[B.U.G.] Winter meeting recap

Special guest recap by Ben Wiley, also found on his blog.

Boston Unity Group’s (B.U.G.) third meeting was underway this Tuesday, November 14th, as Alex Schwartz of Owlchemy Labs and Elliott Mitchell of Vermont Digital Arts welcomed everyone to the Microsoft NERD Center in Boston, Massachusetts.  The packed room held a pleasing mix of familiar faces from previous meetings as well as an abundance of fresh, new ones joining the community.

Alex and Elliott set the schedule for the meeting and promptly introduced the evening’s featured speaker, Trevor Stricker, Director of Game Development at Quick Hit in Foxborough, MA.  As the Director of Game Development, Trevor has overseen the development of the company’s powerhouse online game, QUICKHIT Football.  The game represented an interesting topic for the group’s third meeting as it highlighted both the benefits and challenges of developing in Unity for the web as well as a few other quirks along the way.

QUICKHIT, as Trevor explained, was originally developed as a Flash-based football coaching simulation but it was not long before the allure of creating a more vibrant and realistic 3D version could not be resisted.  Developing the Unity version of the game allowed their team to skip some of the more tedious tasks the Flash version required such as rendering animation sprites for every team in the NFL.  Trevor’s talk also highlighted some of the challenges that Unity game development for the web faces.  QUICKHIT Football follows a free-to-play model and therefore draws some of its revenue from advertising.  Some Flash-based ads pose a problem, however, as a Flash element cannot be projected over the graphics-accelerated Unity game.  The other major hurdle which is not exclusive to QUICKHIT is that the Unity plugin must be installed to play unless the user has it installed from a previous adventure.  Much like Flash a decade ago, many people are unfamiliar with Unity and getting a new user to install something they’ve never heard of before can be a daunting task.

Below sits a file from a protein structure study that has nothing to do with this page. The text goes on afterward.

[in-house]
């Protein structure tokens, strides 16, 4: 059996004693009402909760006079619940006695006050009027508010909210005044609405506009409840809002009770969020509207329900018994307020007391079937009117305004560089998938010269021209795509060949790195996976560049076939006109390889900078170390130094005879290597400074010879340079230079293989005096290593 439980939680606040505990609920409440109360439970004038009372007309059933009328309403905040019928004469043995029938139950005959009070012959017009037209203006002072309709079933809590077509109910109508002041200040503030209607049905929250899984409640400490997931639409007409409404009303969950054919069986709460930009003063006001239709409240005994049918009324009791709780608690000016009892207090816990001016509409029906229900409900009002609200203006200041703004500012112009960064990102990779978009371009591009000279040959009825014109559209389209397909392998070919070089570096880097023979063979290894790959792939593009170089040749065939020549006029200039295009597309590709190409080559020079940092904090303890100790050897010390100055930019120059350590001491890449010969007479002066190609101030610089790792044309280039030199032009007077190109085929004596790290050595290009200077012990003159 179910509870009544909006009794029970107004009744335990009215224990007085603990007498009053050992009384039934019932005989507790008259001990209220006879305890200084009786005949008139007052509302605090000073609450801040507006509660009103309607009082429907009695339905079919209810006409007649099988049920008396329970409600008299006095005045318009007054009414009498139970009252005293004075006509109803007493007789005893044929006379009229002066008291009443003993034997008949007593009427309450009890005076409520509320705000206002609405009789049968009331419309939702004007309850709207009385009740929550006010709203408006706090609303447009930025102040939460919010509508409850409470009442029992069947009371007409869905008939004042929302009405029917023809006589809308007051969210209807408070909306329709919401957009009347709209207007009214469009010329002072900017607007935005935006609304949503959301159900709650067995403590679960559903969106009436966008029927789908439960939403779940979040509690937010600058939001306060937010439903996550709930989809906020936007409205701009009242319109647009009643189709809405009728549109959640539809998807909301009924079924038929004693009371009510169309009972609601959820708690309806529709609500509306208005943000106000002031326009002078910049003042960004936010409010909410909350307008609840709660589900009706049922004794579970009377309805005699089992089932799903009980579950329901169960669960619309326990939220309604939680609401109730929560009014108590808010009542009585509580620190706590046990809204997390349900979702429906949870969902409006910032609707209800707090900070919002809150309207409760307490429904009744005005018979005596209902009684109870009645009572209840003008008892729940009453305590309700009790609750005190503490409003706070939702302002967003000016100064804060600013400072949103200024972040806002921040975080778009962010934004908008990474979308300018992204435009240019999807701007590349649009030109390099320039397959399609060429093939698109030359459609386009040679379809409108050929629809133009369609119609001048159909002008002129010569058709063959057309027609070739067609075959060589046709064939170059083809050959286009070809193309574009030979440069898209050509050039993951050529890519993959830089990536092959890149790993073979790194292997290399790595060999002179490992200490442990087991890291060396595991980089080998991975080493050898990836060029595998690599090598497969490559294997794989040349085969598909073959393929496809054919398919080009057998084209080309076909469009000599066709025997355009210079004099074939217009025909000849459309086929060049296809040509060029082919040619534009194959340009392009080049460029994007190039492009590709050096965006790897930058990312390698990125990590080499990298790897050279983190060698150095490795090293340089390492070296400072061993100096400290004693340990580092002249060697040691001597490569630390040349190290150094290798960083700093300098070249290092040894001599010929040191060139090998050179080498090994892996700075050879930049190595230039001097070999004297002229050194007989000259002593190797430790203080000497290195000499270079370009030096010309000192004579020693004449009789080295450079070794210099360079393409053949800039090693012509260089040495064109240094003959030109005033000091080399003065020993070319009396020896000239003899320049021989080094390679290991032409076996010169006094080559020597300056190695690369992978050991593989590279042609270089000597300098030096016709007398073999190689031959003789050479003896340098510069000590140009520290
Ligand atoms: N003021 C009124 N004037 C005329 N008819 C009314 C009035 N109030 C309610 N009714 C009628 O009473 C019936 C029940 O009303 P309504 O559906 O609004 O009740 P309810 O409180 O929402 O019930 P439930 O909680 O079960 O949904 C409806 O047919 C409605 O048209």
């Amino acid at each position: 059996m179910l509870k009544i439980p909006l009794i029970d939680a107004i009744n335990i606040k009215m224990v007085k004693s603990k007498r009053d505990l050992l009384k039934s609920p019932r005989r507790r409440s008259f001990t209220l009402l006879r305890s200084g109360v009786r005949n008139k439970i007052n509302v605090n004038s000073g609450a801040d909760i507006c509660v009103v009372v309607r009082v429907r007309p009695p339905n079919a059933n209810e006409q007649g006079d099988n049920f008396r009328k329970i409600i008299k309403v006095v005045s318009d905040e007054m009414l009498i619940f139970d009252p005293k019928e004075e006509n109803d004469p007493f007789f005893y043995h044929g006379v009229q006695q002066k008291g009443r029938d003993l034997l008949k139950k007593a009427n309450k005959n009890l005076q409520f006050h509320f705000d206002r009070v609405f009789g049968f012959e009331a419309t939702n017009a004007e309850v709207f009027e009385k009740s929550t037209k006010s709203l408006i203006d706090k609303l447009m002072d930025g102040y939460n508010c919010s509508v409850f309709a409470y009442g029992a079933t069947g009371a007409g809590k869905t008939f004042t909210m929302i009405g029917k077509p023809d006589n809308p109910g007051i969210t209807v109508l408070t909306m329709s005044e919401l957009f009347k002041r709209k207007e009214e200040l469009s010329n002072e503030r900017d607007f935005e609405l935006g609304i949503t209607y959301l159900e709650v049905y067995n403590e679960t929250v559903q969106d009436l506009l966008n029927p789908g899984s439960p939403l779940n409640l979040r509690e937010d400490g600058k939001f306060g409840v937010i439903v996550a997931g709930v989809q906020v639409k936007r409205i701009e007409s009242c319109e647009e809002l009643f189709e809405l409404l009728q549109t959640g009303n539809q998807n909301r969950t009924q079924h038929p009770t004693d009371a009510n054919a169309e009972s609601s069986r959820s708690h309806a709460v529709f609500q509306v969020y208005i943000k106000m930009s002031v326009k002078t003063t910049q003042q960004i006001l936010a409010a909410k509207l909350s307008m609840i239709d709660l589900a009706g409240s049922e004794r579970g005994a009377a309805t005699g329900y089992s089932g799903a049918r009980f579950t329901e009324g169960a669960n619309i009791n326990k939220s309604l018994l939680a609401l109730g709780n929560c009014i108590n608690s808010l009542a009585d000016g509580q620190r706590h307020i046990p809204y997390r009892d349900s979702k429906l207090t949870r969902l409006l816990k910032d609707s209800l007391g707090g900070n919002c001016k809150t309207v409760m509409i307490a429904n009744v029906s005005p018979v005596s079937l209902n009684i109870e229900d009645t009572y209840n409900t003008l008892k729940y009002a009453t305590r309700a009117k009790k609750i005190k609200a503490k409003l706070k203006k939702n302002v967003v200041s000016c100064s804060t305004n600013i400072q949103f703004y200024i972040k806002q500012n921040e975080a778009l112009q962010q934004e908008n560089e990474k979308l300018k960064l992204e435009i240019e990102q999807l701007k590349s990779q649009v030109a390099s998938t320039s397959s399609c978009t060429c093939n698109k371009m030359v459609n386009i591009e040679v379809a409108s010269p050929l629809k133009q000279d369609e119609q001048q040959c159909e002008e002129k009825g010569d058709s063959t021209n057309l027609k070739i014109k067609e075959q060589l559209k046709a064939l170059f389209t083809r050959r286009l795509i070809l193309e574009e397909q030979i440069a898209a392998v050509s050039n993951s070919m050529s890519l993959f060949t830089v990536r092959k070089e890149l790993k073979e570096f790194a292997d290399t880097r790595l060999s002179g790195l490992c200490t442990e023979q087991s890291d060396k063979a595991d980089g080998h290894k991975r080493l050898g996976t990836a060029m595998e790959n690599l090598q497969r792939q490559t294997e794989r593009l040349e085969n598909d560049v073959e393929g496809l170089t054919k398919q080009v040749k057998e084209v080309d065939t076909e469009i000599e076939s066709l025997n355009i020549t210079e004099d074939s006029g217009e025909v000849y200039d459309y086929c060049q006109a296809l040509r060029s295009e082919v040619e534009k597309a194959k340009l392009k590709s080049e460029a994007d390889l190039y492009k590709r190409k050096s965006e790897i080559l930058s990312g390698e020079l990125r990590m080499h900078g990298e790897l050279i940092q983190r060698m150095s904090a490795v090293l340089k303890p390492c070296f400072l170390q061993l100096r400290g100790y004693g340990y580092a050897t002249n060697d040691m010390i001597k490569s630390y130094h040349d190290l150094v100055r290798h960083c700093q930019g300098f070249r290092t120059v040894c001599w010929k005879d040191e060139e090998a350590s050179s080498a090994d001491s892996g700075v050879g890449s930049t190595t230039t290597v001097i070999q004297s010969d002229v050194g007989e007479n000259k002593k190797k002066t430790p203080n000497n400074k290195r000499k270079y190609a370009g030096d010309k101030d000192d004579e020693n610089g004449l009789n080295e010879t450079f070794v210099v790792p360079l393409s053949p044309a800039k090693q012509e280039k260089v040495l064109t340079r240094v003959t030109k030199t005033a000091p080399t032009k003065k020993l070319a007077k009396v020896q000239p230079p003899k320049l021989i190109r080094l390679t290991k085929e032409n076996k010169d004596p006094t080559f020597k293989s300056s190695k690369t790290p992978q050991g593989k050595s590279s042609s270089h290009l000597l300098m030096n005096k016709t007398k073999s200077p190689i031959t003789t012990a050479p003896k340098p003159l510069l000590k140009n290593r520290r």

QUICKHIT Football, Unity client

This topic launched into a great open discussion amongst the group about whether the plugin hurdle was due to the installation being too technical, too time consuming, or simply a matter of being a lesser known plugin.  Some members present spoke about different ways to cut down the amount of time installation might take in order to reduce the number of users that might be lost in the process. The discussion had to be cut short, however, in the interest of allowing time for the members to showcase their projects.

The first member up in the showcase was Mark Sullivan, a graduate student from the Singapore-MIT GAMBIT Game Lab.  Mark had presented his work back in August at the last BUG meeting, showing the group how he was integrating a softbody physics library into Unity.  The group was impressed with the new ways that he was able to mix soft and rigidbodied physics in Unity, even though this particular demonstration did not include deflating an enormous mushroom as his previous one had.